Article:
VN needs sustainable development in durian production, consumption

September 18, 2023 - 09:11
The agriculture sector and localities need to find prompt solutions for sustainable development in durian cultivation and consumption.
Harvesting durian in Đồng Nai Province. In the first eight months of 2023, the durian export value reached nearly $1.2 billion. — VNA/VNS Photo Hồng Đạt

HÀ NỘI — The agriculture sector and localities need to find prompt solutions for sustainable development in durian cultivation and consumption, according to Minister of Agriculture and Rural Development Lê Minh Hoan.

If the durian industry, as well as other commodities, wants to develop sustainably, they must reorganise the structure from the production stage to consumption, Hoan said.

This means fostering cooperation between enterprises and farmers from the selection of durian varieties for production, rather than just engaging in purchasing activities. They need to transition from a business relationship to a cooperative one.

The minister also suggested that growing areas must register a code to plant durian according to standards. Moreover, it is essential to foster a close connection among businesses, cooperatives, and farmers.

They must understand that sustainable development is not only for durian trees but also for businesses and farmers, as they will participate in the sustainable durian supply chain.

Nguyễn Quốc Toản, Director of MARD’s Centre for Digital Transformation and Agricultural Statistics, acknowledged that the durian industry has expanded rapidly in recent years. Therefore, it's crucial to establish a policy framework and appropriate standards for sustainable development.

In addition to fresh durian products, the industry needs to develop processed products and also come up with specific plans for the development of durian growing areas nationwide, Toản said.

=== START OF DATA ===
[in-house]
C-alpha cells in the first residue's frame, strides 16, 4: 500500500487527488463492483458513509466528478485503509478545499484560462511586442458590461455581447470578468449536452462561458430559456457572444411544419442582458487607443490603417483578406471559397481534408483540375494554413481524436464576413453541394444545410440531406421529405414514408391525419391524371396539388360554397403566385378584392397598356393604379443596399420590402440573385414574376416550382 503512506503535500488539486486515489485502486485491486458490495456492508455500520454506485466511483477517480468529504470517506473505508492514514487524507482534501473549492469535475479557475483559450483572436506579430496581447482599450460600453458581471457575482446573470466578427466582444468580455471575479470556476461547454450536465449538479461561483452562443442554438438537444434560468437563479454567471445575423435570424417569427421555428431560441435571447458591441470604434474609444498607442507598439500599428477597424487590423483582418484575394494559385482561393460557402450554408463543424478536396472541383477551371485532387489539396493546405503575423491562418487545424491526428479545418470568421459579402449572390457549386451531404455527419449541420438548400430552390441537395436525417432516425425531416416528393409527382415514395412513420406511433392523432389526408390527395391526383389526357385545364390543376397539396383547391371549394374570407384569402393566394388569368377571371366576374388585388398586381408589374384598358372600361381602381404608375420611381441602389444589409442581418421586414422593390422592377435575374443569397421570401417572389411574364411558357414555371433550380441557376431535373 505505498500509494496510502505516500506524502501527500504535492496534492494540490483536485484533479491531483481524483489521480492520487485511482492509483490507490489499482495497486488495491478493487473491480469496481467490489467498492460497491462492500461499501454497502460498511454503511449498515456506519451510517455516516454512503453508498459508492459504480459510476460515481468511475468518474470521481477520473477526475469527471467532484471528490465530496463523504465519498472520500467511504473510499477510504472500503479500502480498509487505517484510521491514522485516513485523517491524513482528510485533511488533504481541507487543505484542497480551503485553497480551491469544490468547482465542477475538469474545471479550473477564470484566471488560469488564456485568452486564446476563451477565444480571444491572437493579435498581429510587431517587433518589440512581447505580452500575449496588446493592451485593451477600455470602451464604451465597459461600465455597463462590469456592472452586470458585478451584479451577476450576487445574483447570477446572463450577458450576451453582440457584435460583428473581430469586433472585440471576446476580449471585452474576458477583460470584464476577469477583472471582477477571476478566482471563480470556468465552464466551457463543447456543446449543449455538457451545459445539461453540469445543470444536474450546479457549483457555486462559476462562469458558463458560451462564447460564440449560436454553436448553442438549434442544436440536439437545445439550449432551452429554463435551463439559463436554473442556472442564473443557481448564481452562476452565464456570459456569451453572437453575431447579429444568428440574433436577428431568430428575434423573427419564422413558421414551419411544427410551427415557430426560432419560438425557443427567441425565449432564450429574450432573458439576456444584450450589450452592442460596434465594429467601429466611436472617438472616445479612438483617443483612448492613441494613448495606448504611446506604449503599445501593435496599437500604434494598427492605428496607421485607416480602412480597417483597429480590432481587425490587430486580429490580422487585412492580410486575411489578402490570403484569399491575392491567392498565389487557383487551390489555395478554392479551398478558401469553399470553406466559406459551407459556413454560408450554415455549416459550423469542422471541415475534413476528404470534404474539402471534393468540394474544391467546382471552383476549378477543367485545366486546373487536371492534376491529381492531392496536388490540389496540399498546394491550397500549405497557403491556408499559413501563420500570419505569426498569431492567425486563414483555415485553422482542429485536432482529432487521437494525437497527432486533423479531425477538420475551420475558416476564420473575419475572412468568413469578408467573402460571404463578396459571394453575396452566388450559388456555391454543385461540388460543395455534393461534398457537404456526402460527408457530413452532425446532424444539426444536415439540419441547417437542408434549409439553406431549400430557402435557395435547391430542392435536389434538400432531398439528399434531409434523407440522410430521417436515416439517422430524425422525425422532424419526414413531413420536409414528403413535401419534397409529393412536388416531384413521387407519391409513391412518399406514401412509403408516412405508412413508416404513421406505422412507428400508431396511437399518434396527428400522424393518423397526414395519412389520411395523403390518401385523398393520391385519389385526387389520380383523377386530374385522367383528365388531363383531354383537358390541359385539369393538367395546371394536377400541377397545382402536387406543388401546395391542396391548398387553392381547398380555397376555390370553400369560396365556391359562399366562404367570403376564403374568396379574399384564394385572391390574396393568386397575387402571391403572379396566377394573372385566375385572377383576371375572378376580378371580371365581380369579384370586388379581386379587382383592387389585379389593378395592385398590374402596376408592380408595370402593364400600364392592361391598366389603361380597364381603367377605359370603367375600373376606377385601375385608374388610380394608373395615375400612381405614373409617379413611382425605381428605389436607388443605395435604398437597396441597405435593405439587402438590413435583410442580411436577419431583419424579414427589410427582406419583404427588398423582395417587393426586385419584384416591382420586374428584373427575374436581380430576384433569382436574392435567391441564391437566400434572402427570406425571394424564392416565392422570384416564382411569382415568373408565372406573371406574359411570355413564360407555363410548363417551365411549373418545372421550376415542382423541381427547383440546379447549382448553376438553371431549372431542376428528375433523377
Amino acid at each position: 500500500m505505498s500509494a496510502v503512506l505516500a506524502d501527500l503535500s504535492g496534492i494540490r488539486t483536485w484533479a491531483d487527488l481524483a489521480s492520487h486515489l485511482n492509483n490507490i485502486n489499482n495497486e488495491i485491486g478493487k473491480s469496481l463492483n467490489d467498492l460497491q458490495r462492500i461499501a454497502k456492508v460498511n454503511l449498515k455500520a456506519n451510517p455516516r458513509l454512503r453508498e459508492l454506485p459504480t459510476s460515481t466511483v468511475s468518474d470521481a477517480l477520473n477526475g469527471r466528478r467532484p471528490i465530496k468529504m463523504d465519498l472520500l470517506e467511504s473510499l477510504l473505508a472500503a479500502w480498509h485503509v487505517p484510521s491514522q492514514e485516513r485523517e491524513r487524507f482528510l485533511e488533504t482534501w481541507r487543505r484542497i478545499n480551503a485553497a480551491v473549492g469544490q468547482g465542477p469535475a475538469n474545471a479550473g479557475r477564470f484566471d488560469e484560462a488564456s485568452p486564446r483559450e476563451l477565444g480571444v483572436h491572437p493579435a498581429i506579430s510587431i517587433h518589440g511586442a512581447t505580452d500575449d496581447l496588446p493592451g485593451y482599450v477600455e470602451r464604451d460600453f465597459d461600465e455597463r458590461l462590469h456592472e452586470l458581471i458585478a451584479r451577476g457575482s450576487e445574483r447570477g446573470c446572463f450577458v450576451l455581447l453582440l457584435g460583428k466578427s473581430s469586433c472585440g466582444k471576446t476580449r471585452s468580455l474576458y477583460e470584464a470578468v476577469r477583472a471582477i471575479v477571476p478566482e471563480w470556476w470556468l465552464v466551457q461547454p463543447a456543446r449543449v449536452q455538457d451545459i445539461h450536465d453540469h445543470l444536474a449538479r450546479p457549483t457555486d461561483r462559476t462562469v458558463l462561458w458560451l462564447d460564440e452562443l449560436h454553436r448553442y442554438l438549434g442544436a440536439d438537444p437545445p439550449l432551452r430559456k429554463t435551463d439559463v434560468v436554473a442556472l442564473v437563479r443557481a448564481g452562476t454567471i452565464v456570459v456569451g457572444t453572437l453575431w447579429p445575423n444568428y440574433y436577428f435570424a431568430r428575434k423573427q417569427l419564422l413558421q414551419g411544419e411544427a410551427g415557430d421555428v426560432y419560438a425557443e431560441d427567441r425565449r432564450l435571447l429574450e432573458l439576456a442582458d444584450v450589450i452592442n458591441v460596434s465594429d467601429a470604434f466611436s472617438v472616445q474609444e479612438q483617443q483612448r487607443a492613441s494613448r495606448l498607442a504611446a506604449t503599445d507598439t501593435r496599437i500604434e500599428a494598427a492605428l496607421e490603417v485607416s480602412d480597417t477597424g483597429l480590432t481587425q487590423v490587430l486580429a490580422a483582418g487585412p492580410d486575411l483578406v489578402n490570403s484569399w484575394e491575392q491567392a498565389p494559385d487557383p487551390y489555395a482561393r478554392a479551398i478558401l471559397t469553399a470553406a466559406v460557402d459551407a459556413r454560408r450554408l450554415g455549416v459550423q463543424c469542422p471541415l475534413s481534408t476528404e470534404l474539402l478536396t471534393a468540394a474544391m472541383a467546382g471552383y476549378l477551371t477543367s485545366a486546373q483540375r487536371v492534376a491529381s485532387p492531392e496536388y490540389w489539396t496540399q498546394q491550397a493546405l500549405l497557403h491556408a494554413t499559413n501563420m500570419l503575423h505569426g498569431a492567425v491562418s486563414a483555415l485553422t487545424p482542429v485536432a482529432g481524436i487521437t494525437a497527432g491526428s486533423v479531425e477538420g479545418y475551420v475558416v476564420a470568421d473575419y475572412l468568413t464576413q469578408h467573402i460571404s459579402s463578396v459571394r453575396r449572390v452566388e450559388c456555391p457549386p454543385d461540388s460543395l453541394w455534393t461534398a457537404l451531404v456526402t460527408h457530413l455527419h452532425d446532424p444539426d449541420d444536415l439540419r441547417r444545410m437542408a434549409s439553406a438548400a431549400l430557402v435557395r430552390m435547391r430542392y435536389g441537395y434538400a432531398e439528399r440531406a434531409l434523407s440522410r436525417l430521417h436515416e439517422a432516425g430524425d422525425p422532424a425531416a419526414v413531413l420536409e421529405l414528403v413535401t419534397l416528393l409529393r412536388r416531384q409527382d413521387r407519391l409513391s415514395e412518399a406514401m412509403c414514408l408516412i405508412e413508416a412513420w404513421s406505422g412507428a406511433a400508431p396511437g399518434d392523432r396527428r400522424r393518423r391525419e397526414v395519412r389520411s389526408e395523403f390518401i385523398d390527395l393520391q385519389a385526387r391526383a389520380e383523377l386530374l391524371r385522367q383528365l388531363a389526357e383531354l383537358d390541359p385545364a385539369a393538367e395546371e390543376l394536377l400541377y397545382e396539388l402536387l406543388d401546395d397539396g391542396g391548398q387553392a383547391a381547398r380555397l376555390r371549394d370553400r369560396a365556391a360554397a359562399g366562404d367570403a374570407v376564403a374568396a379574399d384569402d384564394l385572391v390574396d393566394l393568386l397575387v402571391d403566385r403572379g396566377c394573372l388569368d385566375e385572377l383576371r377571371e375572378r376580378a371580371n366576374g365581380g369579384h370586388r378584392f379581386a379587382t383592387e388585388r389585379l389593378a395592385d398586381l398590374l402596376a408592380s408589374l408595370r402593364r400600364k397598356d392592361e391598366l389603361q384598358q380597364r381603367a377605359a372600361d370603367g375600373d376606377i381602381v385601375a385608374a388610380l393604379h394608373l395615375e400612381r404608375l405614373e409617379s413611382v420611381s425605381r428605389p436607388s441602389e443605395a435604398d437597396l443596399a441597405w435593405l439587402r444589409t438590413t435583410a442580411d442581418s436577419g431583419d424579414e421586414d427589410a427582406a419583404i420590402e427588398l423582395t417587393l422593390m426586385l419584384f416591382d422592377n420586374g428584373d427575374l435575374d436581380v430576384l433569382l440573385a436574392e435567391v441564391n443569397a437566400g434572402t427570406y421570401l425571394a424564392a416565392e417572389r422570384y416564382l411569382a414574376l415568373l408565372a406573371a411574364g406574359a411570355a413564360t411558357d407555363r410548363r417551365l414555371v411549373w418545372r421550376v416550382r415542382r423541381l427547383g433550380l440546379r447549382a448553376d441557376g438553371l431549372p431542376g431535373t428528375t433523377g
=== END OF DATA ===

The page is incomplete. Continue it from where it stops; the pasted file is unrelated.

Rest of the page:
To achieve sustainable development of the durian industry, several key bottlenecks must be addressed, including rapid growth, unfair competition in purchasing durians, processing infrastructure, quality management, and establishing connections among farmers, traders, and exporters; and the creation of standard processes, according to Toản.

Furthermore, Toản urged localities and enterprises to focus on frozen durian products for export thanks to the potential of these products.

He also recommended expanding business to other markets through new-generation free trade agreements (FTAs). At present, Việt Nam is involved in numerous FTAs such as CPTPP, EVFTA, RCEP, as well as significant communities like ASEAN and the Eurasian Economic Union. This provides opportunities for the durian industry to boost exports.

According to Nguyễn Thị Thái Thanh, chairwoman of Ban Mê Green Farm Joint Stock Company, a major challenge in the durian industry is the lack of consistency in the linkage between production and consumption.

The durian industry lacks a tight bond between cooperatives, farmers, and businesses. Thus, if durian prices soar, farmers might refrain from selling durians to businesses offering lower prices than previously agreed upon. This leads to instability in the industry’s operations. At the same time, cooperatives have not truly maximised their role in the linkage chain, Thanh noted.